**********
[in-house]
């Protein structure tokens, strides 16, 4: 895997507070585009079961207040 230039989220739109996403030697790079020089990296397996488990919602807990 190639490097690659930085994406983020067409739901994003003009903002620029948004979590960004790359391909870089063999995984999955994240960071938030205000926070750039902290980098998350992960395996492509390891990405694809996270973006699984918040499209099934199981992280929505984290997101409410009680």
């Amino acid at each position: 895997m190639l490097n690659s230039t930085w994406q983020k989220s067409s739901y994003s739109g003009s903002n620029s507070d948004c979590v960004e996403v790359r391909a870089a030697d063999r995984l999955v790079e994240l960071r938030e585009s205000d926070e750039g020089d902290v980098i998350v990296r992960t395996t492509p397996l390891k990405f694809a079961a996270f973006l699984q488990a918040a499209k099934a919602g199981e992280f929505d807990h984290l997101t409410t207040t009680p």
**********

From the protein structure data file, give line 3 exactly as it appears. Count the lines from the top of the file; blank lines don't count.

């Amino acid at each position: 895997m190639l490097n690659s230039t930085w994406q983020k989220s067409s739901y994003s739109g003009s903002n620029s507070d948004c979590v960004e996403v790359r391909a870089a030697d063999r995984l999955v790079e994240l960071r938030e585009s205000d926070e750039g020089d902290v980098i998350v990296r992960t395996t492509p397996l390891k990405f694809a079961a996270f973006l699984q488990a918040a499209k099934a919602g199981e992280f929505d807990h984290l997101t409410t207040t009680p």